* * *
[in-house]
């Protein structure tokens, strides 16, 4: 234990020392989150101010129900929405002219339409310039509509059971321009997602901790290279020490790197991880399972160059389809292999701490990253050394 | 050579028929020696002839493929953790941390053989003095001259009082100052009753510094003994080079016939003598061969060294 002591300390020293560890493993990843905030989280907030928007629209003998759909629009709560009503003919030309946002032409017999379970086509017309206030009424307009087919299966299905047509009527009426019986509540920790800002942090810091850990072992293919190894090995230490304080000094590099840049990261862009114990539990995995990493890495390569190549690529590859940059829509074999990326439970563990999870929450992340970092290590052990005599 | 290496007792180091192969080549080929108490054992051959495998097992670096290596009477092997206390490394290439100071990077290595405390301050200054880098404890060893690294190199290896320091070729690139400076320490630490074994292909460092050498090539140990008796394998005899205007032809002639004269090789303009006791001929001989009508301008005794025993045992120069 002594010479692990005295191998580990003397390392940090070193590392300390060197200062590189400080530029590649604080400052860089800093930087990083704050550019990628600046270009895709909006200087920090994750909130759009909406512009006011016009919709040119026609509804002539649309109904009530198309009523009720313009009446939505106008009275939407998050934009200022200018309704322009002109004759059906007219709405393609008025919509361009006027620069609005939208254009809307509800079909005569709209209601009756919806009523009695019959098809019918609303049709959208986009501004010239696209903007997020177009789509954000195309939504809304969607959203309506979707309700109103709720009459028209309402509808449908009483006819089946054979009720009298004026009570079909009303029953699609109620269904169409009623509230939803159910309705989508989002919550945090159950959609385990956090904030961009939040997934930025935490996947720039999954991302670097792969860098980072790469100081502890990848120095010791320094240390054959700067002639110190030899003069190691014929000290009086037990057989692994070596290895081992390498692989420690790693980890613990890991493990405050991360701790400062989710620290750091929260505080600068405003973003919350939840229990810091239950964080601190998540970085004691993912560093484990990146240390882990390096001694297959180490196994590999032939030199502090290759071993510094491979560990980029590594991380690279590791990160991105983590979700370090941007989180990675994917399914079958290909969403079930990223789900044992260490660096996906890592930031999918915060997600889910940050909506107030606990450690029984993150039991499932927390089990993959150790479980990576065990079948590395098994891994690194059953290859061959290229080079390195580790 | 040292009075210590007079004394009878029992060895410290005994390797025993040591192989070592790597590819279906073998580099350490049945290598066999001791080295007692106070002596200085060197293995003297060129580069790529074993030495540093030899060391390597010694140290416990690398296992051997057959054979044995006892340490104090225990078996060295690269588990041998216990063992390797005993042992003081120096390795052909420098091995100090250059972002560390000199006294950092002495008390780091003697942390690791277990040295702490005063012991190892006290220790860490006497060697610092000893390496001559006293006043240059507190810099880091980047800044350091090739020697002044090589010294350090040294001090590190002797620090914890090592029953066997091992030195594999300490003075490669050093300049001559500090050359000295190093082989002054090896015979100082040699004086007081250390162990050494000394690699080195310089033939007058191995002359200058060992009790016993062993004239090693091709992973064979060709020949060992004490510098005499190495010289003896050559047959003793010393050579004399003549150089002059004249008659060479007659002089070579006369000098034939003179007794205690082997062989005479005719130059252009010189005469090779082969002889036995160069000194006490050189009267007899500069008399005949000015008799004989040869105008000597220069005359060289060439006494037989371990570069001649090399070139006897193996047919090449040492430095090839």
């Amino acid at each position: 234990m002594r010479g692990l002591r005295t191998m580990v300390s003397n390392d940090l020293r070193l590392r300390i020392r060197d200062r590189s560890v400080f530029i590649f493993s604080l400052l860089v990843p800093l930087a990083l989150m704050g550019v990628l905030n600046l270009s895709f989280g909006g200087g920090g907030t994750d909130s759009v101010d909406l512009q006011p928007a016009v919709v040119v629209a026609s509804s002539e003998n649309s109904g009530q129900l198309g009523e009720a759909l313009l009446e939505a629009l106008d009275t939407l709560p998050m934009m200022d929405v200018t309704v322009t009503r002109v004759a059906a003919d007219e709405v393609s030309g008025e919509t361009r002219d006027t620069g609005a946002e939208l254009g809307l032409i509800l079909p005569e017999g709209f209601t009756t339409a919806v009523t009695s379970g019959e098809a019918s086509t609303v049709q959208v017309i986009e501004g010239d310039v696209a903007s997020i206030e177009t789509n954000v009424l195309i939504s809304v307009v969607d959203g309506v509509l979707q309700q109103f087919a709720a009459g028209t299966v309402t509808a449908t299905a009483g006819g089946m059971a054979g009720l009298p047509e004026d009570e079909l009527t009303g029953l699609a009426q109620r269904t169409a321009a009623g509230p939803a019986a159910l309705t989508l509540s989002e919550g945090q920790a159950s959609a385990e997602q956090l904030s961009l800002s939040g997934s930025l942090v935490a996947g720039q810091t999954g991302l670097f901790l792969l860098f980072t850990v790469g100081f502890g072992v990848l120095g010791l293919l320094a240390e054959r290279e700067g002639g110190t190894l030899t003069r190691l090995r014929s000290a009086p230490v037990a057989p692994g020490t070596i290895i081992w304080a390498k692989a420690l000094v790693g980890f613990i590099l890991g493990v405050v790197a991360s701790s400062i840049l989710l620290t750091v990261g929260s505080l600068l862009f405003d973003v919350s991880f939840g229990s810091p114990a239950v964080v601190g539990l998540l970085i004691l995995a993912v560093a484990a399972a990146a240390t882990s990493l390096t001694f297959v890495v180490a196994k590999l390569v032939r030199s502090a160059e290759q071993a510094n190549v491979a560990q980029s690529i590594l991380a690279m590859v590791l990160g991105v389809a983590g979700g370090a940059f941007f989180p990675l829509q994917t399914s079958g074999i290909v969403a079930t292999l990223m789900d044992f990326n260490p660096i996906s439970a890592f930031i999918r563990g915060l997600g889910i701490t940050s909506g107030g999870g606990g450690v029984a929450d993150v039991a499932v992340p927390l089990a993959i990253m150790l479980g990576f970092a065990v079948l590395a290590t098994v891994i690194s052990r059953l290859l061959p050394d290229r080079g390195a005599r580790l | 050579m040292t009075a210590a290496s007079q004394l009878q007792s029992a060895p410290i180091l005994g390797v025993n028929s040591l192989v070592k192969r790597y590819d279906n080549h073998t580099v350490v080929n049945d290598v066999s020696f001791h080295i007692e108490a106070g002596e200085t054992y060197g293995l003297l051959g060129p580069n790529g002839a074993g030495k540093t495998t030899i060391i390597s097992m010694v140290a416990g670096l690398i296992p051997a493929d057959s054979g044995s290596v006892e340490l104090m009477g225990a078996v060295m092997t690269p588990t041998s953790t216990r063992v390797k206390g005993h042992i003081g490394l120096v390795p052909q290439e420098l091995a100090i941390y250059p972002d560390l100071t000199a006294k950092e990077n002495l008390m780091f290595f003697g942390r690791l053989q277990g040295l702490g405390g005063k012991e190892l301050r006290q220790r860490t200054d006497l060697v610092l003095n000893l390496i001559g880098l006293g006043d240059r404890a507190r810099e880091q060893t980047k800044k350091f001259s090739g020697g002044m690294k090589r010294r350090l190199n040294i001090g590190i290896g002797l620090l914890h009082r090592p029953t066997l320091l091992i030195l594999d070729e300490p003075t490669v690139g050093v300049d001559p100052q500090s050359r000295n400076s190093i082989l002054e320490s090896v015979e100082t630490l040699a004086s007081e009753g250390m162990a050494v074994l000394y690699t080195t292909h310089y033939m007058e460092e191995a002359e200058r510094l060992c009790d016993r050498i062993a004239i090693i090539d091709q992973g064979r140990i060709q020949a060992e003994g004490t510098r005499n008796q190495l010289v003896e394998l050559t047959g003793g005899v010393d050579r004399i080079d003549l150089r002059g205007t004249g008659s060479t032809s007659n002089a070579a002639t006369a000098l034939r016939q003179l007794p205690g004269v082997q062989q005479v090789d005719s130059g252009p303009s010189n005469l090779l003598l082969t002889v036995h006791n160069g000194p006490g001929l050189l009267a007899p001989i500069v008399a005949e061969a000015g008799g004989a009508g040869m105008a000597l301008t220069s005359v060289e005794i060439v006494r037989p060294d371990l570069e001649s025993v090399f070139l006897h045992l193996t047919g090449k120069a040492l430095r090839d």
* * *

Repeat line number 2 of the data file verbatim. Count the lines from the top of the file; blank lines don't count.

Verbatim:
């Protein structure tokens, strides 16, 4: 234990020392989150101010129900929405002219339409310039509509059971321009997602901790290279020490790197991880399972160059389809292999701490990253050394 | 050579028929020696002839493929953790941390053989003095001259009082100052009753510094003994080079016939003598061969060294 002591300390020293560890493993990843905030989280907030928007629209003998759909629009709560009503003919030309946002032409017999379970086509017309206030009424307009087919299966299905047509009527009426019986509540920790800002942090810091850990072992293919190894090995230490304080000094590099840049990261862009114990539990995995990493890495390569190549690529590859940059829509074999990326439970563990999870929450992340970092290590052990005599 | 290496007792180091192969080549080929108490054992051959495998097992670096290596009477092997206390490394290439100071990077290595405390301050200054880098404890060893690294190199290896320091070729690139400076320490630490074994292909460092050498090539140990008796394998005899205007032809002639004269090789303009006791001929001989009508301008005794025993045992120069 002594010479692990005295191998580990003397390392940090070193590392300390060197200062590189400080530029590649604080400052860089800093930087990083704050550019990628600046270009895709909006200087920090994750909130759009909406512009006011016009919709040119026609509804002539649309109904009530198309009523009720313009009446939505106008009275939407998050934009200022200018309704322009002109004759059906007219709405393609008025919509361009006027620069609005939208254009809307509800079909005569709209209601009756919806009523009695019959098809019918609303049709959208986009501004010239696209903007997020177009789509954000195309939504809304969607959203309506979707309700109103709720009459028209309402509808449908009483006819089946054979009720009298004026009570079909009303029953699609109620269904169409009623509230939803159910309705989508989002919550945090159950959609385990956090904030961009939040997934930025935490996947720039999954991302670097792969860098980072790469100081502890990848120095010791320094240390054959700067002639110190030899003069190691014929000290009086037990057989692994070596290895081992390498692989420690790693980890613990890991493990405050991360701790400062989710620290750091929260505080600068405003973003919350939840229990810091239950964080601190998540970085004691993912560093484990990146240390882990390096001694297959180490196994590999032939030199502090290759071993510094491979560990980029590594991380690279590791990160991105983590979700370090941007989180990675994917399914079958290909969403079930990223789900044992260490660096996906890592930031999918915060997600889910940050909506107030606990450690029984993150039991499932927390089990993959150790479980990576065990079948590395098994891994690194059953290859061959290229080079390195580790 | 040292009075210590007079004394009878029992060895410290005994390797025993040591192989070592790597590819279906073998580099350490049945290598066999001791080295007692106070002596200085060197293995003297060129580069790529074993030495540093030899060391390597010694140290416990690398296992051997057959054979044995006892340490104090225990078996060295690269588990041998216990063992390797005993042992003081120096390795052909420098091995100090250059972002560390000199006294950092002495008390780091003697942390690791277990040295702490005063012991190892006290220790860490006497060697610092000893390496001559006293006043240059507190810099880091980047800044350091090739020697002044090589010294350090040294001090590190002797620090914890090592029953066997091992030195594999300490003075490669050093300049001559500090050359000295190093082989002054090896015979100082040699004086007081250390162990050494000394690699080195310089033939007058191995002359200058060992009790016993062993004239090693091709992973064979060709020949060992004490510098005499190495010289003896050559047959003793010393050579004399003549150089002059004249008659060479007659002089070579006369000098034939003179007794205690082997062989005479005719130059252009010189005469090779082969002889036995160069000194006490050189009267007899500069008399005949000015008799004989040869105008000597220069005359060289060439006494037989371990570069001649090399070139006897193996047919090449040492430095090839």